If you're looking for more ways to protect the environment and help the earth, the answer might even be in your pocket. Cell phones account for a large portion of e-waste and contain harmful toxins like mercury, chromium and lead, contaminating soil and water and putting human lives at risk in landfill processing centers. They also house tiny metal and glass components, which can be recycled and repurposed into new devices or components.

You cannot recycle electronics the same way you would paper or glass. They have to be taken to special e-waste processing centers, and each center has its own set of guidelines for items it will accept and steps you must take before it can safely process those items. If your electronic device still works, consider repairing it, donating it, or selling it at an ecoATM kiosk to give it a chance at a second life. Many places, like children's hospitals, senior centers and military charities, host ongoing used electronics drives to bring devices to underprivileged populations. Some vendors, like specific computer manufacturers, may have a buy-back program available for your unwanted product or guidance for safely disposing of it.

Travel Responsibly

Emitted gases get trapped in the atmosphere and raise the planet's temperature, while harmful exhaust threatens human and animal life in communities globally.

5. Travel Responsibly

Carpool, bike, walk or use public transportation whenever possible. These options are better for your health, reduce traffic congestion on the road and contribute to a safer travel environment for all. It also reduces how many pollutants we're putting into the air each year.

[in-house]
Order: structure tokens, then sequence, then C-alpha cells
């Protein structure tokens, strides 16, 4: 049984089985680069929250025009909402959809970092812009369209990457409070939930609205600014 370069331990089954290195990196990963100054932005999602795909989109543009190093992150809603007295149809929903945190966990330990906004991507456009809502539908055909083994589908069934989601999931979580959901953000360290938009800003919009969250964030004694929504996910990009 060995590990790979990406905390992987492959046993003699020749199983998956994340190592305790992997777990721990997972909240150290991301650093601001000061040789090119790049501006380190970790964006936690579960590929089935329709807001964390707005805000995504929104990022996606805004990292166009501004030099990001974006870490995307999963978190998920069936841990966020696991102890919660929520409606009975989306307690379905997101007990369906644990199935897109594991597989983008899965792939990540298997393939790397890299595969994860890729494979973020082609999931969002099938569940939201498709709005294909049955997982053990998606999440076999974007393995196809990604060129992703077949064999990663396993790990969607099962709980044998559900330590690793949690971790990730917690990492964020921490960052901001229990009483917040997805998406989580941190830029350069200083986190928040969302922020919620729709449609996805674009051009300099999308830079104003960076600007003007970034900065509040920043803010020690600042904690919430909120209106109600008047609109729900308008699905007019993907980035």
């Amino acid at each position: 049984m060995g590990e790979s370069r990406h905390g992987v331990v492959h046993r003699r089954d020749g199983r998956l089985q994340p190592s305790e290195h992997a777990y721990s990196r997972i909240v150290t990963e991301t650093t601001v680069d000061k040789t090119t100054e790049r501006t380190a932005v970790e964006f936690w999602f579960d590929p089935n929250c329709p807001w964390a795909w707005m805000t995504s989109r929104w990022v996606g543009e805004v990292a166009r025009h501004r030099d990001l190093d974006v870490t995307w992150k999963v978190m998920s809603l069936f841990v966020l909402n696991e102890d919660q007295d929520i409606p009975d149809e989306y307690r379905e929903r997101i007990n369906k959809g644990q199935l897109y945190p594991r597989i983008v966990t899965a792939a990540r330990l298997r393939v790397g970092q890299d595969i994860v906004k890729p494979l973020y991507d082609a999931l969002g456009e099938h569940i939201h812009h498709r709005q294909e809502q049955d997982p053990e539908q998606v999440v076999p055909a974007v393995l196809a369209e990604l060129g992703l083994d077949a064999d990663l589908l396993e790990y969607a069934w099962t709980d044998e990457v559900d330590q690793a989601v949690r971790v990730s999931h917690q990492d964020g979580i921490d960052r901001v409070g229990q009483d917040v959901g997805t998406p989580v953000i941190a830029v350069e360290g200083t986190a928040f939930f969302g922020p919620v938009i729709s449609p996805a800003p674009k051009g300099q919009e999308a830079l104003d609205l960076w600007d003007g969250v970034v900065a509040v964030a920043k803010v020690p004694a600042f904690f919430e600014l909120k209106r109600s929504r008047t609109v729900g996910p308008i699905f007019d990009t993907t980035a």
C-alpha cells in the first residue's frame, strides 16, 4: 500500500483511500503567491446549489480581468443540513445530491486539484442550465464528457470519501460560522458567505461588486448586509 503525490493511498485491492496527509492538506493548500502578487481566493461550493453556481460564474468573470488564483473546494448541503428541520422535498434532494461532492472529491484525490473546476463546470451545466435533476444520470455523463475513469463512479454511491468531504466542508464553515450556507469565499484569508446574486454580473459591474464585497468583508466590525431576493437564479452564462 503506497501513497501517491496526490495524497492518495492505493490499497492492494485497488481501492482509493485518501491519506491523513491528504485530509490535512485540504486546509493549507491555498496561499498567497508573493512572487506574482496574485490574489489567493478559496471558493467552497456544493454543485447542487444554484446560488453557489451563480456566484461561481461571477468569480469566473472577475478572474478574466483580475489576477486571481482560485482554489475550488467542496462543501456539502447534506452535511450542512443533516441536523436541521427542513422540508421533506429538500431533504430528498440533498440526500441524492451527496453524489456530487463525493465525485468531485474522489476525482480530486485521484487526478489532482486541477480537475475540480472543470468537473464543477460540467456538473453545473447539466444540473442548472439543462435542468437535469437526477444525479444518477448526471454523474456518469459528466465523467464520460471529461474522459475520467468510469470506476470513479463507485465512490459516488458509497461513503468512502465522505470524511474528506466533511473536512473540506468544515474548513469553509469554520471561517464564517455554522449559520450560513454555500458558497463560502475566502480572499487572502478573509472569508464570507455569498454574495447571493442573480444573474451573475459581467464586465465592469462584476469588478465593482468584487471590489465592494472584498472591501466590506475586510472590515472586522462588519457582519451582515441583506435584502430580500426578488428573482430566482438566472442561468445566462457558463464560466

If you live in an area where giving up your commute isn't an option, take steps to make your drive more eco-conscious:

  • Choose a car with a good fuel economy and low emissions or invest in a hybrid or electric option.
  • Try renewable fuels, like corn or biodiesel.
  • Optimize all routes to be as short and gas-saving as possible.
  • Avoid traveling in high-traffic areas or during congested times of day to minimize idling.
  • Travel light and only load your car with additional weight when necessary.
  • Keep your vehicle, including the engine and tires, maintained and serviced regularly.
  • Don't skip the manufacturer-recommended oil and parts.
  • Drive more slowly and be mindful of your route and surroundings while you travel.
  • Avoid excessively using your brakes or gas pedal.

6. Conserve Water

Saving water is critical for our planet's wellbeing. The more water we preserve now, the better prepared our communities are for future droughts, and the more control we have over water quality and community needs for drinking water.

Take a look at how normal activities consume water:

  • Taking a shower: 8.8 gallons per capita
  • Taking a bath: 1.2 gallons per capita
  • Washing a load of clothes in a machine: 10 gallons per capita
  • Using and flushing a toilet: 8.2 gallons per capita
  • Running a load in the dishwasher: 0.7 gallons per capita
  • Using the faucet: 10.8 gallons per capita
  • Having a leaking faucet: 4 gallons per capita